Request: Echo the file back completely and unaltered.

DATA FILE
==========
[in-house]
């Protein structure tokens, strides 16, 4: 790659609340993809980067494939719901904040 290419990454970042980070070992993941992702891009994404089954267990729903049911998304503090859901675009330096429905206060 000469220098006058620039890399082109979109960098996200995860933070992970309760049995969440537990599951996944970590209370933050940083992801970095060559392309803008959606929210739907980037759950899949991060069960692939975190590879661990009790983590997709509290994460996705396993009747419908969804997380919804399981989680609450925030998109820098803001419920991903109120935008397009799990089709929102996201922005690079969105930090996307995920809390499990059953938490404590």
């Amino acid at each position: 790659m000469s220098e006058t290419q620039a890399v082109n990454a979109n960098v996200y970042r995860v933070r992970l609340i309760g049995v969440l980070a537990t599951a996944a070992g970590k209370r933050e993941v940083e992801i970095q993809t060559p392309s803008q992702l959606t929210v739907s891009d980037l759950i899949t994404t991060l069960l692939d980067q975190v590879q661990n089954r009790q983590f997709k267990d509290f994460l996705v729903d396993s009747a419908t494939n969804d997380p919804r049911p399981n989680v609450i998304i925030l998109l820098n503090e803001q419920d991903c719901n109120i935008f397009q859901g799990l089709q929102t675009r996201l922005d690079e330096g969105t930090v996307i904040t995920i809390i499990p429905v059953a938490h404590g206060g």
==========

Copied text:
[in-house]
């Protein structure tokens, strides 16, 4: 790659609340993809980067494939719901904040 290419990454970042980070070992993941992702891009994404089954267990729903049911998304503090859901675009330096429905206060 000469220098006058620039890399082109979109960098996200995860933070992970309760049995969440537990599951996944970590209370933050940083992801970095060559392309803008959606929210739907980037759950899949991060069960692939975190590879661990009790983590997709509290994460996705396993009747419908969804997380919804399981989680609450925030998109820098803001419920991903109120935008397009799990089709929102996201922005690079969105930090996307995920809390499990059953938490404590």
């Amino acid at each position: 790659m000469s220098e006058t290419q620039a890399v082109n990454a979109n960098v996200y970042r995860v933070r992970l609340i309760g049995v969440l980070a537990t599951a996944a070992g970590k209370r933050e993941v940083e992801i970095q993809t060559p392309s803008q992702l959606t929210v739907s891009d980037l759950i899949t994404t991060l069960l692939d980067q975190v590879q661990n089954r009790q983590f997709k267990d509290f994460l996705v729903d396993s009747a419908t494939n969804d997380p919804r049911p399981n989680v609450i998304i925030l998109l820098n503090e803001q419920d991903c719901n109120i935008f397009q859901g799990l089709q929102t675009r996201l922005d690079e330096g969105t930090v996307i904040t995920i809390i499990p429905v059953a938490h404590g206060g």